The Costs of Municipal Water Supply in Bahrain
In this paper, Dr. Waleed Al-Zubari, Professor of Water Resources Management at Arabian Gulf University (AGU), argues that revising Bahrain's municipal water tariff structure would help conserve water, enhance cost recovery and contribute to achieving social equity among water consumers. It finds:
- The costs of municipal water supply in Bahrain, 88 per cent of which comes from desalination plants, is much higher than the price that households and businesses pay for it.
- Official direct government subsidies for the municipal water sector stood at BD123 million ($326m) in the financial year 2012/13, having risen by 173 per cent since 2006 as water demand and the costs of domestically produced natural gas increased. Even water consumption of over 100 m3/month – a category into which 31 per cent of subscribers fall – receives a subsidy of more than 70 per cent.
- This does not account for wastewater collection, treatment and reuse, all of which are provided free of charge.
- On current plans and projections, Bahrain will be able to increase desalination capacity to meet municipal water demand to 2030, but this will entail heavy financial, economic and environmental burdens.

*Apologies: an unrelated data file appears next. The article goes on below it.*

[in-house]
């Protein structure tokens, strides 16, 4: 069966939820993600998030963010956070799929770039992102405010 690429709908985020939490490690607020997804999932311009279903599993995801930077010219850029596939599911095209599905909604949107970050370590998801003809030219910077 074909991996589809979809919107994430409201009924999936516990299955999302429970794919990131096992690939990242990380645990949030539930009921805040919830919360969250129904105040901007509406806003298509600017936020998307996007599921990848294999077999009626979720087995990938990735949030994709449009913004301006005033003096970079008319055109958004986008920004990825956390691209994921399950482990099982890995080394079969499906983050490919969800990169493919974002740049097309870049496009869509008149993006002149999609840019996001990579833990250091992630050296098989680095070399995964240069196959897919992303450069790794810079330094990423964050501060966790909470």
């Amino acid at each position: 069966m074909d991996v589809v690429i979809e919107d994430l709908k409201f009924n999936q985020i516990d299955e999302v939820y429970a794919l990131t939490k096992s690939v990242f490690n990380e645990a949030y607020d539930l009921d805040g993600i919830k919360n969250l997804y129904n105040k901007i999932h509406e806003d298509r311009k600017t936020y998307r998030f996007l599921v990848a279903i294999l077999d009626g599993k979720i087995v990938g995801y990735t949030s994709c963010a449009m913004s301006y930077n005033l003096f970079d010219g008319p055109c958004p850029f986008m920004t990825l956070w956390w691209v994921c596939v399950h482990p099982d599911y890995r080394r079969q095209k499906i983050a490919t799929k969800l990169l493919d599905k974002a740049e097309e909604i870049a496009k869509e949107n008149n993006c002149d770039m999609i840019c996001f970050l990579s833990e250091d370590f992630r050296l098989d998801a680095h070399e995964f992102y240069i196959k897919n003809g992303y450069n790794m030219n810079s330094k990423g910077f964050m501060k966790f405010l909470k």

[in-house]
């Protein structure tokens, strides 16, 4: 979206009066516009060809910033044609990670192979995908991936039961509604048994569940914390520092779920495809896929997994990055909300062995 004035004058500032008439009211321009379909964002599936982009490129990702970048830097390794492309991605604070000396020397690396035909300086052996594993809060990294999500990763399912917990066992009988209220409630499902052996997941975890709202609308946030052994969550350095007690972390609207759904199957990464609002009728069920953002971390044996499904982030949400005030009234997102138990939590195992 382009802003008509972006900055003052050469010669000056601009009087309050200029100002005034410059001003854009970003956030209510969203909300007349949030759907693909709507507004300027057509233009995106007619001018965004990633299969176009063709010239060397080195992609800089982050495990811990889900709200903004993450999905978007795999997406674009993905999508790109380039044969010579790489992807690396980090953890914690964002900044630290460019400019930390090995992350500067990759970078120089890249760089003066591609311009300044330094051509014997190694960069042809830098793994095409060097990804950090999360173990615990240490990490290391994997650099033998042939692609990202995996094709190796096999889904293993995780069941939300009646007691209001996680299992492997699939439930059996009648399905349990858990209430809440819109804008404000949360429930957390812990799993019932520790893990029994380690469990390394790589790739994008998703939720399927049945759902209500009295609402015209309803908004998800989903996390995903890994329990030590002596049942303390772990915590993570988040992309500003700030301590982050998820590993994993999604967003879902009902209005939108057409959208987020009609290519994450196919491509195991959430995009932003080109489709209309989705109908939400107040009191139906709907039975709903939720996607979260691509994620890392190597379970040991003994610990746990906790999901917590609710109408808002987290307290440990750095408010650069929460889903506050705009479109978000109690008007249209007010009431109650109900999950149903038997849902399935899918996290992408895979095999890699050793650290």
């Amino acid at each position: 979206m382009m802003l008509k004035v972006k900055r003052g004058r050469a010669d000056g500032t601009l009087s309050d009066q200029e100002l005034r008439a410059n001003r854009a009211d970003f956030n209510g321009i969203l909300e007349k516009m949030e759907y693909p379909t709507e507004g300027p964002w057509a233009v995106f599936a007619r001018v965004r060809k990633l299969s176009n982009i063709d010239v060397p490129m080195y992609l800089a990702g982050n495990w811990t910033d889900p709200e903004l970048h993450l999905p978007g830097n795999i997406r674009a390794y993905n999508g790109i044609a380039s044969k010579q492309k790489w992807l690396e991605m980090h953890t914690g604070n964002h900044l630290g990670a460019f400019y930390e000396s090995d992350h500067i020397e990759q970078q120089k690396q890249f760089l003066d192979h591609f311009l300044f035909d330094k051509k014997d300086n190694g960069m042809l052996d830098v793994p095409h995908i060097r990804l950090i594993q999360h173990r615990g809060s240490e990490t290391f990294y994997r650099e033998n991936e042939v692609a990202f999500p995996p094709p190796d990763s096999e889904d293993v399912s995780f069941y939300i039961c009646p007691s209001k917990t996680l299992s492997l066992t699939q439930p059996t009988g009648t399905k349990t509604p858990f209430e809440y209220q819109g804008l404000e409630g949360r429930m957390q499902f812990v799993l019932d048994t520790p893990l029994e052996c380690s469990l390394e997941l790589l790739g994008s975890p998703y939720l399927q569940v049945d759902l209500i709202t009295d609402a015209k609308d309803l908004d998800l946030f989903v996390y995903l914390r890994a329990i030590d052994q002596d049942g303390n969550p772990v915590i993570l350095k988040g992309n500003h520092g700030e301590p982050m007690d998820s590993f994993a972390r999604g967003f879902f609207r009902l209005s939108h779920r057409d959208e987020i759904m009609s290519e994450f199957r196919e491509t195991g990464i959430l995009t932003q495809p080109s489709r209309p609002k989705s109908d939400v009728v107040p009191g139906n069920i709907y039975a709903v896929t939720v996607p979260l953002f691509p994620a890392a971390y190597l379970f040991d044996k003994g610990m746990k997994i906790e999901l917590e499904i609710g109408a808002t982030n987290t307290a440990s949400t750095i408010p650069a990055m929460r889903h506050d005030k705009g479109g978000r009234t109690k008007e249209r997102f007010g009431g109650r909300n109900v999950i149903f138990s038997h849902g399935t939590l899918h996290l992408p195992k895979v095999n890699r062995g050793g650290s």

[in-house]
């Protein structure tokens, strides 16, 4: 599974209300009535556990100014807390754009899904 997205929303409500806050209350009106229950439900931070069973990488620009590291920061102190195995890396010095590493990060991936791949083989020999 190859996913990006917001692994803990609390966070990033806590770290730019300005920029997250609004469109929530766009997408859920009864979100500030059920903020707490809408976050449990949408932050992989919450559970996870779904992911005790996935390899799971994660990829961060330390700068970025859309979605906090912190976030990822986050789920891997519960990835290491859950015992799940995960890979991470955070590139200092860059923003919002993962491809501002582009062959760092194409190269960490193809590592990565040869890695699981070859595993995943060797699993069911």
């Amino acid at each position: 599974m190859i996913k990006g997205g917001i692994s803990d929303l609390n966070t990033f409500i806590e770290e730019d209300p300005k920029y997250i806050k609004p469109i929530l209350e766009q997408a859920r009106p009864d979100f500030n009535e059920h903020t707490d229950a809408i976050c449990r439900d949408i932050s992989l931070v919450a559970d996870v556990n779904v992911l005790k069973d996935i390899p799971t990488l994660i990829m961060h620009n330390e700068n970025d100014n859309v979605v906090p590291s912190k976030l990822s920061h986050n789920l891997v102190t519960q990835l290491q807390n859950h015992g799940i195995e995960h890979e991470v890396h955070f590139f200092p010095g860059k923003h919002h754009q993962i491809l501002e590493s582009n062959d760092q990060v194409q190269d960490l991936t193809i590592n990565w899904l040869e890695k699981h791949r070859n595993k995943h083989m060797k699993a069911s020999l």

- Between 2013 and 2030, this would result in cumulative costs of $11 billion and consume 15.9 billion m3 of Bahrain’s gas – driving competition for limited gas resources between industrial and municipal sectors – as well as emitting 78 million tonnes of carbon dioxide (CO2).
- Additional desalination costs to society not analysed in this paper include the impacts of gaseous emissions on local health and of brine discharges on seawater quality and marine ecosystems.
- Revising the municipal water tariff structure would help conserve water, enhance cost recovery and contribute to achieving social equity among water consumers. Implementing a tariff for servicing of wastewater and provision for reuse would have similar benefits, as well as encouraging efficient water use in irrigation.